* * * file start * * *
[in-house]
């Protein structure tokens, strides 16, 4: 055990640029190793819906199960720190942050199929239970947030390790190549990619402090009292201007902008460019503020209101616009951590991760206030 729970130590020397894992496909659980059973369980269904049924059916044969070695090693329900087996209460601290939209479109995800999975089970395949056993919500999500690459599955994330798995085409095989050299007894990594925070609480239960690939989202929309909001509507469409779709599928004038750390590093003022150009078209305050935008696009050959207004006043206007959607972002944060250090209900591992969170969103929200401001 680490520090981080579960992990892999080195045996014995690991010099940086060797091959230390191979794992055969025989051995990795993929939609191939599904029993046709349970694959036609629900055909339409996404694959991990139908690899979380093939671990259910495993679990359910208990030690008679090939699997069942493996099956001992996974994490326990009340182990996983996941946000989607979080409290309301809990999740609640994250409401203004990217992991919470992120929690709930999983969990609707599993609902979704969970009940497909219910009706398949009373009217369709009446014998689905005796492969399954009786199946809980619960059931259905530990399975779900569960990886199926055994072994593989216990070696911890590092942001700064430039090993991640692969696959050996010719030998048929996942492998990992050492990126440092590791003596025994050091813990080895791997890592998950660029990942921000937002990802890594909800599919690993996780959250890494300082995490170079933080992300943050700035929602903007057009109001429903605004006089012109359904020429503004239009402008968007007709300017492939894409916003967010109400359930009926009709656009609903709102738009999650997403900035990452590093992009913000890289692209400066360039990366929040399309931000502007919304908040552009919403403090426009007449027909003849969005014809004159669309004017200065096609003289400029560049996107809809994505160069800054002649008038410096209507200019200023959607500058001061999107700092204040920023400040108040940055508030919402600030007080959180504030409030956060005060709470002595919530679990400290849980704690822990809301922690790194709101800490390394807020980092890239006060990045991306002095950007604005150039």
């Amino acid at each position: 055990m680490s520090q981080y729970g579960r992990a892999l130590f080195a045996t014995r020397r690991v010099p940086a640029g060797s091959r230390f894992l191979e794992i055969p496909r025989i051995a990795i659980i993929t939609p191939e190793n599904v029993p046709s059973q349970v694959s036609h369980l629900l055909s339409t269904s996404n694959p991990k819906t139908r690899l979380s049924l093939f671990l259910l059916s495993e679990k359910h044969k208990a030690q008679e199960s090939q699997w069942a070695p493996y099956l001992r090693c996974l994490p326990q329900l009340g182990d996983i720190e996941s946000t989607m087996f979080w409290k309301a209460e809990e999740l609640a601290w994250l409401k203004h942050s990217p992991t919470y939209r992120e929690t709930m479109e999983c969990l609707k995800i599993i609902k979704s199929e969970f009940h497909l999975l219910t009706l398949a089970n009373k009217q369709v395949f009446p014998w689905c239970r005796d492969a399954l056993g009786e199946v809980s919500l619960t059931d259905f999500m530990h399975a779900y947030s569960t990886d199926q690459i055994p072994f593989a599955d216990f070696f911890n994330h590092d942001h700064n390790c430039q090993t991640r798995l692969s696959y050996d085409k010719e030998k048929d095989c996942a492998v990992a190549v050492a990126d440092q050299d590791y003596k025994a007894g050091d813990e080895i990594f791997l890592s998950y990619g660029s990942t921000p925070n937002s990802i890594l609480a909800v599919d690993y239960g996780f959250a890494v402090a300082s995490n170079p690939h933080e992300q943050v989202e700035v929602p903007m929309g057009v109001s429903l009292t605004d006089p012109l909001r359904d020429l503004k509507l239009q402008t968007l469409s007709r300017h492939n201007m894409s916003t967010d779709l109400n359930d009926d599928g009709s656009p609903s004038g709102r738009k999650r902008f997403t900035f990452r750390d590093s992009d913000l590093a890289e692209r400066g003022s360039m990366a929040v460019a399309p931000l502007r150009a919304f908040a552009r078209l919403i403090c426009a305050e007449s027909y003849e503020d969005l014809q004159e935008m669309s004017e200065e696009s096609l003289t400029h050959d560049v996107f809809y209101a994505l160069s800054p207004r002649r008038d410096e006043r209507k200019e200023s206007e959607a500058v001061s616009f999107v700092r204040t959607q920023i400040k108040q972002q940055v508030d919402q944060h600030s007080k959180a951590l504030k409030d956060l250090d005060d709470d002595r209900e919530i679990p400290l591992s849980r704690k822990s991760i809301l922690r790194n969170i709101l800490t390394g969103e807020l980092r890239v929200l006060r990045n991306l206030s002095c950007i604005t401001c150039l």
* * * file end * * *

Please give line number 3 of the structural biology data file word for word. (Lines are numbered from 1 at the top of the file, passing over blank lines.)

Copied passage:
């Amino acid at each position: 055990m680490s520090q981080y729970g579960r992990a892999l130590f080195a045996t014995r020397r690991v010099p940086a640029g060797s091959r230390f894992l191979e794992i055969p496909r025989i051995a990795i659980i993929t939609p191939e190793n599904v029993p046709s059973q349970v694959s036609h369980l629900l055909s339409t269904s996404n694959p991990k819906t139908r690899l979380s049924l093939f671990l259910l059916s495993e679990k359910h044969k208990a030690q008679e199960s090939q699997w069942a070695p493996y099956l001992r090693c996974l994490p326990q329900l009340g182990d996983i720190e996941s946000t989607m087996f979080w409290k309301a209460e809990e999740l609640a601290w994250l409401k203004h942050s990217p992991t919470y939209r992120e929690t709930m479109e999983c969990l609707k995800i599993i609902k979704s199929e969970f009940h497909l999975l219910t009706l398949a089970n009373k009217q369709v395949f009446p014998w689905c239970r005796d492969a399954l056993g009786e199946v809980s919500l619960t059931d259905f999500m530990h399975a779900y947030s569960t990886d199926q690459i055994p072994f593989a599955d216990f070696f911890n994330h590092d942001h700064n390790c430039q090993t991640r798995l692969s696959y050996d085409k010719e030998k048929d095989c996942a492998v990992a190549v050492a990126d440092q050299d590791y003596k025994a007894g050091d813990e080895i990594f791997l890592s998950y990619g660029s990942t921000p925070n937002s990802i890594l609480a909800v599919d690993y239960g996780f959250a890494v402090a300082s995490n170079p690939h933080e992300q943050v989202e700035v929602p903007m929309g057009v109001s429903l009292t605004d006089p012109l909001r359904d020429l503004k509507l239009q402008t968007l469409s007709r300017h492939n201007m894409s916003t967010d779709l109400n359930d009926d599928g009709s656009p609903s004038g709102r738009k999650r902008f997403t900035f990452r750390d590093s992009d913000l590093a890289e692209r400066g003022s360039m990366a929040v460019a399309p931000l502007r150009a919304f908040a552009r078209l919403i403090c426009a305050e007449s027909y003849e503020d969005l014809q004159e935008m669309s004017e200065e696009s096609l003289t400029h050959d560049v996107f809809y209101a994505l160069s800054p207004r002649r008038d410096e006043r209507k200019e200023s206007e959607a500058v001061s616009f999107v700092r204040t959607q920023i400040k108040q972002q940055v508030d919402q944060h600030s007080k959180a951590l504030k409030d956060l250090d005060d709470d002595r209900e919530i679990p400290l591992s849980r704690k822990s991760i809301l922690r790194n969170i709101l800490t390394g969103e807020l980092r890239v929200l006060r990045n991306l206030s002095c950007i604005t401001c150039l």